Hi All, my earlier post is stuck further down the index page and doesn't seem to have a hope of being revived, so I decided to repost my most recent comment (i.e. the 2nd draft of my PS). Here it is, in its entirety:
Hi everyone. I'd like to thank you for all your help. In writing my new draft, I've tried to be mindful of all the advice you've given me. Here it is below. If posting a second draft in the original thread is against forum etiquette, please let me know.
My interest in the law began in the dusty basement of an office building, performing the enviable task of preparing 30 years of old files for shredding. By the following summer, having completed this along with photocopying, collating, binding and deliveries, I graduated to legal research and memo writing in support of a legal text on the collaborative dispute resolution. I’d made it from the basement to ******'s Great Library. Through this process, I became acutely aware of the evolving nature of the legal field, in both academia and in business.
The world is in a period of radical change, and the legal field is no different. As outlined in The Lawyer Bubble, by S. Harper, the community is now faced at both the academic and professional level with the reality that its actions are shortsighted and unsustainable. In short, it must adapt or die. It may seem strange that I am eager to join the field in a time of such upheaval, but crisis offers opportunity. The opportunity is to join a new wave of lawyers and academics remaking the study and practice of law, the effects of which will reach far beyond the legal profession.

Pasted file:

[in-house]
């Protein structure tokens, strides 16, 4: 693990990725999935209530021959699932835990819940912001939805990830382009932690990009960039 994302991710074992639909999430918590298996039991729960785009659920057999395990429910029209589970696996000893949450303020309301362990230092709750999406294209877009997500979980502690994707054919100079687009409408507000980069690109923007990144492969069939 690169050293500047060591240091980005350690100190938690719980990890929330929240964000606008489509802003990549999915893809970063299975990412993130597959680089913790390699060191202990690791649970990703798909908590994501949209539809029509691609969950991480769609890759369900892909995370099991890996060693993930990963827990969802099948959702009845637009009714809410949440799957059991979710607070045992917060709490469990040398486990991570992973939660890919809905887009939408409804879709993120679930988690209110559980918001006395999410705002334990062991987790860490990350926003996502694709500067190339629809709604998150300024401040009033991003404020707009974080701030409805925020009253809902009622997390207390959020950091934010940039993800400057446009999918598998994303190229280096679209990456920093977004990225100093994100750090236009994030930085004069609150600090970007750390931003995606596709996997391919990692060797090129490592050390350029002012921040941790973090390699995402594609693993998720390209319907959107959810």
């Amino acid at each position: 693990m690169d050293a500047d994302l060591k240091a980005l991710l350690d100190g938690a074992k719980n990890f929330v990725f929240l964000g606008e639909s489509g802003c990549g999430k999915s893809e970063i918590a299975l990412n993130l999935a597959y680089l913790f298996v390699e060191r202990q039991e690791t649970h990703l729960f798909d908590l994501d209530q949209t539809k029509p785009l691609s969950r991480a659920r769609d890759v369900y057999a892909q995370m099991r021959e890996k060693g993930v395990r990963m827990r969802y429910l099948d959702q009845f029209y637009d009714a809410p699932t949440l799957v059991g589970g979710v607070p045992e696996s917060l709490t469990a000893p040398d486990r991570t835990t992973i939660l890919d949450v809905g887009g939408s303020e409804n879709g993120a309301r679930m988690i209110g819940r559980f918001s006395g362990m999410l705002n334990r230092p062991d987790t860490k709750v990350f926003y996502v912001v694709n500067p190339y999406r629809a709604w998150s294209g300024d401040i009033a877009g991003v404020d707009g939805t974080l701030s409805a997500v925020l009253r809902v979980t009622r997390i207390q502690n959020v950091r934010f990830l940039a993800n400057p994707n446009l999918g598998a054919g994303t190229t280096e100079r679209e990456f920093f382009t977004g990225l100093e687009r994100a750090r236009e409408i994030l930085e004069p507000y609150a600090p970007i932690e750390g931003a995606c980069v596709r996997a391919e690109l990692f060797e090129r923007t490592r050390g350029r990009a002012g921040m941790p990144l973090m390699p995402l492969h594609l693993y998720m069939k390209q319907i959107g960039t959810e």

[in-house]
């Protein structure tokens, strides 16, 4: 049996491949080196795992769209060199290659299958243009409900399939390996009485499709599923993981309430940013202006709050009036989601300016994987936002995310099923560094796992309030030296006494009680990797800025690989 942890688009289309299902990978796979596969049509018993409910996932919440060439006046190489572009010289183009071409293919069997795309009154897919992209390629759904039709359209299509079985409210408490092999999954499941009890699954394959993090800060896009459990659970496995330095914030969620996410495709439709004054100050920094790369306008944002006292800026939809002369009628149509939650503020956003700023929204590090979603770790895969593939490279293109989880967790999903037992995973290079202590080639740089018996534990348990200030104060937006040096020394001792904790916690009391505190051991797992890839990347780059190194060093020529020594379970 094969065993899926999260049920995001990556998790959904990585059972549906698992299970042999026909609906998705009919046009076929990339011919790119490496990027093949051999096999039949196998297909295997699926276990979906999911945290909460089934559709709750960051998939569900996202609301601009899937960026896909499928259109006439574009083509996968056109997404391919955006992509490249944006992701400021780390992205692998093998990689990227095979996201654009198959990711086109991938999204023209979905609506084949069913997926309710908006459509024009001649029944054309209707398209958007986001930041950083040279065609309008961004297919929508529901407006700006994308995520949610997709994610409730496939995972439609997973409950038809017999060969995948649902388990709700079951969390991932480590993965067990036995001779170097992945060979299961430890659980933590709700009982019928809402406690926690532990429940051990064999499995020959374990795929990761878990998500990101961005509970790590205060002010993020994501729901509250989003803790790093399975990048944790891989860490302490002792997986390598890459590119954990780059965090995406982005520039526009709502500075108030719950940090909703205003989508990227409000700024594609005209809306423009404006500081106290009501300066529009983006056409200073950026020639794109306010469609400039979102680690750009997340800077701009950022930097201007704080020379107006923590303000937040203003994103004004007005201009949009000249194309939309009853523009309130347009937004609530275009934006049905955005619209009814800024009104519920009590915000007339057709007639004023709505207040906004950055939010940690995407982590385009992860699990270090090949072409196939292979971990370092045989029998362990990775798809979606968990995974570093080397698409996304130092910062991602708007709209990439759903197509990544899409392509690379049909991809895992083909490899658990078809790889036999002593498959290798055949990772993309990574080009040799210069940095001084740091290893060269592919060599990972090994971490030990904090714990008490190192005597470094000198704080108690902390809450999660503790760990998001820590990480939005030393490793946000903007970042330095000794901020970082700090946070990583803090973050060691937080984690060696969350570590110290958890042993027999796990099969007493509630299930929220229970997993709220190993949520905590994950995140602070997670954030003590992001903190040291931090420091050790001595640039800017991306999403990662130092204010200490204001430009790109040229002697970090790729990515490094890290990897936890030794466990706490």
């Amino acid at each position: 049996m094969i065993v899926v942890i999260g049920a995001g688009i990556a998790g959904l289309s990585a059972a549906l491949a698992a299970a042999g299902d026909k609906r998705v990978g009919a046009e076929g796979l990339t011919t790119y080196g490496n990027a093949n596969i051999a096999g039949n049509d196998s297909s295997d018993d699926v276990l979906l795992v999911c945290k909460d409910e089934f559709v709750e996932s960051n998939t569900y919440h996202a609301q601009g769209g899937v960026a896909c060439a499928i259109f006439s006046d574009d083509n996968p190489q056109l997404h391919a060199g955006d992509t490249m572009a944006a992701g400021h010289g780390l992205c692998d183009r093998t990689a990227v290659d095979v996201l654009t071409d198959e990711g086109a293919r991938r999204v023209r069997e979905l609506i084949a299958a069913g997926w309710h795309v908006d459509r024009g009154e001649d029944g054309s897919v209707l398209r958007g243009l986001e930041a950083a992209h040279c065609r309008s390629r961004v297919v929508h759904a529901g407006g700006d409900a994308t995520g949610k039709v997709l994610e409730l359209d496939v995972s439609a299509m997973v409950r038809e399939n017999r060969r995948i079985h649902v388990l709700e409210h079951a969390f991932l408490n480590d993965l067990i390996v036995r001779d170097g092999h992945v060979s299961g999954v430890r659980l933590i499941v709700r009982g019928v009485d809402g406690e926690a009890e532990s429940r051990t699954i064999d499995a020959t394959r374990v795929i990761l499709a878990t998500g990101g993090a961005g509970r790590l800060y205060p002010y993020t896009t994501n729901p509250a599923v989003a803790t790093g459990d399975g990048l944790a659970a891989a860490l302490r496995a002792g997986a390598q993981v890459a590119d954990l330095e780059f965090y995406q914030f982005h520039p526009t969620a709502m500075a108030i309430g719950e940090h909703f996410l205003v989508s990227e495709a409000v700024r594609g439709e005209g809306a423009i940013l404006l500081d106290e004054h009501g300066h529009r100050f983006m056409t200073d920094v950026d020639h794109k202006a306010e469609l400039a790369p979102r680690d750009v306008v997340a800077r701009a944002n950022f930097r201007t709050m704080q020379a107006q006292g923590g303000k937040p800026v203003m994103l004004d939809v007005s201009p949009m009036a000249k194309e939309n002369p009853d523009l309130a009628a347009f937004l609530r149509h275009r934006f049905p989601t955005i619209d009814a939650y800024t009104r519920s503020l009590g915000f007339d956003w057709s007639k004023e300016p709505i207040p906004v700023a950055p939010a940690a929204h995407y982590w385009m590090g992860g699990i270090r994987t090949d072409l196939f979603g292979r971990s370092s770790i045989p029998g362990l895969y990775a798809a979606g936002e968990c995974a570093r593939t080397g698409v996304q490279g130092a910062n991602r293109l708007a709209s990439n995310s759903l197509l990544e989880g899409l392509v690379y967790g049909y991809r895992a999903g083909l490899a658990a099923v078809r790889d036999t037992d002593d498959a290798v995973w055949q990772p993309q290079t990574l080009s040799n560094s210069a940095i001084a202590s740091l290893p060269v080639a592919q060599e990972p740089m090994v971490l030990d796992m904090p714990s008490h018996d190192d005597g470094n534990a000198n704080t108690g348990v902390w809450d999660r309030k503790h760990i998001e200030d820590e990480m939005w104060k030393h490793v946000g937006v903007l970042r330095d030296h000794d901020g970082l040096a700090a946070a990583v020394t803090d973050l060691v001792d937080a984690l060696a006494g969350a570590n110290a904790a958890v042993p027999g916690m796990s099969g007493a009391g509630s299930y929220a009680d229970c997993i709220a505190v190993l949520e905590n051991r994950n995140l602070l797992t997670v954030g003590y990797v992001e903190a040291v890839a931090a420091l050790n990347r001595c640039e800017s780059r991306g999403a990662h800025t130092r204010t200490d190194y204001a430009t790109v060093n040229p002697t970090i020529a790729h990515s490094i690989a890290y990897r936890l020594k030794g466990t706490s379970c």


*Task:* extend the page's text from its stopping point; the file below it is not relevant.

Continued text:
Having said all this, my interest in making any contribution beyond my own interests only began to develop during my undergraduate studies. I was an unimpressive student in high school, and my transition to university was predictable: I struggled. In the midst of my own personal crisis, though, I began to understand that education too offers opportunity. In my second-year poetry course, it became clear to me in tracing the poetic tradition and its various critical approaches that I was being introduced not only to the technical aspects of literature (which is itself useful to the study of law), but more importantly to the idea that, as a student, I was a part of an evolving body of work. In the various journals and conferences to which I have access, I could be one of those who help shape these critical approaches and maybe even the pedagogy of English literature.
Admittedly, having that kind of impact as an undergraduate is close to impossible, but I’ve made progress towards fulfilling these goals: I am article currently writing an article for publication; and I was selected as one of nine students to participate in ******** college's first undergraduate colloquium, led by Principal ******** (NOTE: My university has a college system like Oxford), the object of which is to produce a major research project for an interdisciplinary audience of my peers.
Just as importantly, my professional experience with the law has convinced me that this paradigm shift is already underway. In conducting research and helping to draft legal texts for publication over the past two summers, I’ve seen first hand how there is a desire across the entire legal field to move away from traditional methods of dispute resolution. Recourse to adversarial methods is widely viewed as cost- and time-ineffective, meaning that new methods must be developed to fix the problem. I have therefore developed a keen interest in alternative forms of dispute resolution and the possibilities for widespread change that it promises. This, in particular, is part of the *******'s appeal to me; the faculty’s Alternative Dispute Resolution Society can provide me with a more intimate understanding of this area and its nuances. If the process of dispute resolution is made more effective, then access to justice will become available to many of those who are currently priced out.